Directed by: Federico Fellini, Written by: Federico Fellini, Ennio Flaiano, Tullio Pinelli and
Arguably Federico Fellini’s chef d’oeuvre, 8 ½ remains one of cinemas most respected and influential works. It has spawned a musical, “9,” and inspired numerous other films including Synecdoche New York. Watching it today, however, I can’t say it struck me to the degree it probably struck audiences upon its release. 8 ½ is the story of Guido, an ambitious cinematic director, struggling to make a semi-autobiographical work. He continuously finds himself distracted by his philandering love life and concern that his film is not profound enough.
8 ½ stands out for disjointed, not quite-realist plot lines, and its densely populated dream sequences. This trait, however, is one that has not transmitted well through the ages, as while black and white film continues to have its aesthetic charms, its hard for it to dazzle color-adjusted viewers. 8 ½’s real shortcoming, however, is in its premise. Authors/filmakers writing about struggling artists/filmmakers is no novel concept. Guido’s character prevents 8 ½ from standing out within this sub-genre. We know Guido’s mind is predominated with sexual fantasies, the worst of which are certainly misogynistic. We also get some sense that he contextualizes his sexuality as a rebellion against Italian Catholicism, perhaps keeping him from engaging in more gender-based-self-criticism. Finally, we are given the impression he is a Marxist sympathizer, and he is subject to pressure to produce films with philosophical messages. Over the film’s 2 hour 16 minute run time, none of these traits are presented in a way to particularly individualize Guido. He is neither sufficiently troubled by nor sufficiently comfortable with his sleaziness, for instance, for it to color his personality. His politics are underdeveloped, as is his Catholicism. While none of this is unintentional (perhaps were Guido less bland he would have had an easier time becoming inspired), it makes it hard to take much out of his story. His lack of a sense of direction may be a compelling struggle, but his audience is left in the same uninspired headspace as he is, making for an unsatisfying viewing experience.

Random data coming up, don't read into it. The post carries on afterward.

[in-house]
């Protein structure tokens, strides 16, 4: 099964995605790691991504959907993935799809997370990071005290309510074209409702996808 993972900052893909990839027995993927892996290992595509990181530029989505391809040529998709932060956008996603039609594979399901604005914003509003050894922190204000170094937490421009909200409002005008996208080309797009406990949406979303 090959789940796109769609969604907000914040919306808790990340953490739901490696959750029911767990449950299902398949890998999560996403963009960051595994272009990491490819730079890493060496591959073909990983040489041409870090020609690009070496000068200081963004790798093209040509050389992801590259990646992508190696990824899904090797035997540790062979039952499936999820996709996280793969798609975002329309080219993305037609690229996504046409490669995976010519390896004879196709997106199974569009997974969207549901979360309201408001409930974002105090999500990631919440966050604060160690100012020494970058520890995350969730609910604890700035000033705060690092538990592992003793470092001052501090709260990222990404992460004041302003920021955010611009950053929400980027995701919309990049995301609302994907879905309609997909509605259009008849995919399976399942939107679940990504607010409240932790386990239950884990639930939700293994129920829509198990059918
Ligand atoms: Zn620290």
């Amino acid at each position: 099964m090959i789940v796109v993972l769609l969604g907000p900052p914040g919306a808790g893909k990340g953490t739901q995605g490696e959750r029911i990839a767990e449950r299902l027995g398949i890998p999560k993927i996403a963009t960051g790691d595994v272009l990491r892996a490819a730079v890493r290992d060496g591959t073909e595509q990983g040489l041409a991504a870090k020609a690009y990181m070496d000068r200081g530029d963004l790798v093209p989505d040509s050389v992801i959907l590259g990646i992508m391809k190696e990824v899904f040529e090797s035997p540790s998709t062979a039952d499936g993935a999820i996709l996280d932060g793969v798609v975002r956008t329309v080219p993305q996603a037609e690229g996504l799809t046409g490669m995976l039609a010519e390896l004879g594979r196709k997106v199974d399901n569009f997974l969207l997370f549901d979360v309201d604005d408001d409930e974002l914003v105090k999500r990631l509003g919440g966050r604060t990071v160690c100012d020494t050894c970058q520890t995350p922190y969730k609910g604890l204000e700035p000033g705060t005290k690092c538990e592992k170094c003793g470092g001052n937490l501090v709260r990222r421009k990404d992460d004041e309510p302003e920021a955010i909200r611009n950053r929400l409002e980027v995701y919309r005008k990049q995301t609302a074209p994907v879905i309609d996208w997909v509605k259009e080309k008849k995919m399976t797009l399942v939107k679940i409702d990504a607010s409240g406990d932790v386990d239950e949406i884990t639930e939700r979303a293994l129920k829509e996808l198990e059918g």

8 ½ can still be enjoyed as a milestone piece of cinema, and its structure and staging certainly inspire. Nonetheless, I couldn’t help but be disappointed by not finding the magic in it that has sparked the imaginations of numerous filmmakers through the ages.